that's preaching to the choirI don't think the cards will be user upgradable. That said, that's different than upgradable.
I think that we're on the same page then....Let's all repeat again: "User upgradable" is not the same thing as "upgradable."
Sure. I don't think Apple's upgrade prices would necessarily be dirt cheap. They'll probably keep the same premium they've had, and tack on service fees. But it's still a cheaper choice than replacing the whole machine.A forklift picked it up, and dropped it in the dumpster. The upgrade was $60K for 80 TB (expandable to 2 PB), and occupied 6 RU.
Unless they change the socket every revision, there will be newer cards that fit and can be installed into the same socket. And those cards will make their way into the market, just like every Apple OEM part does, because Apple does have individual parts. No way around it.And Apple? There's basically no chance they're going to release upgrades either.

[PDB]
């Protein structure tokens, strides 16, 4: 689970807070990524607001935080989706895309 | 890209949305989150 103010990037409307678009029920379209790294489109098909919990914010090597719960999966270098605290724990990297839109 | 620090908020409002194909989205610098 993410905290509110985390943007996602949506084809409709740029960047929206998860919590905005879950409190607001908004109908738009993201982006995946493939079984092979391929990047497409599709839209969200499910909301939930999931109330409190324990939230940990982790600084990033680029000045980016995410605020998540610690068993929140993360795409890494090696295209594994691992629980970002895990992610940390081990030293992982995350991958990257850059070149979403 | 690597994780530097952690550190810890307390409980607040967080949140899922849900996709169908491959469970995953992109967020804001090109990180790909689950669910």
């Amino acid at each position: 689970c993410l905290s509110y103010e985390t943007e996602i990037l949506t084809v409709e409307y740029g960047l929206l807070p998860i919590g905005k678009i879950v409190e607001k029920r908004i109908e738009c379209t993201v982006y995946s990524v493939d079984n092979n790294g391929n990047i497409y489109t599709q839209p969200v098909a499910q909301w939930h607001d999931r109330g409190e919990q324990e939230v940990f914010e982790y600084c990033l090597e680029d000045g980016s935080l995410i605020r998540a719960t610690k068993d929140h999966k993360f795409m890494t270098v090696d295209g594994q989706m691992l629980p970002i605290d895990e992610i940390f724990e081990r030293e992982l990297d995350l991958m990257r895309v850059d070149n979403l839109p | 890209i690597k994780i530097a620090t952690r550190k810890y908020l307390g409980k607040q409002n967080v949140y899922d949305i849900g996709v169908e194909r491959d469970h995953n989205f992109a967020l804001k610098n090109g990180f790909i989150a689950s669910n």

why owc? do they even sell gpus? (real question.. i don't know)Guys,
I really wouldn't hold your breath for upgradable cards. Basically the only group with the resources, interest and history to do an upgrade is OWC.
it's proprietary though..However In an earlier interview with this same guy (the CEO of OWC) soft panned the idea they'd make one. Consider, the engineering effort would be significant. The connector is custom, one way or another, even if the lines are standard PCI.
for gpus? small.. probably too small for someone like nvidia to move into the game and even then, apple has the power(trademark) to deny them entry.. which would likely happen if there's some sort of political (not literally political) bullying going on in the background (such as cuda)Second, how big is the market place?
you're in the majority here.. most people are going to agree with that statement..There's basically no chance they're going to release upgrades either.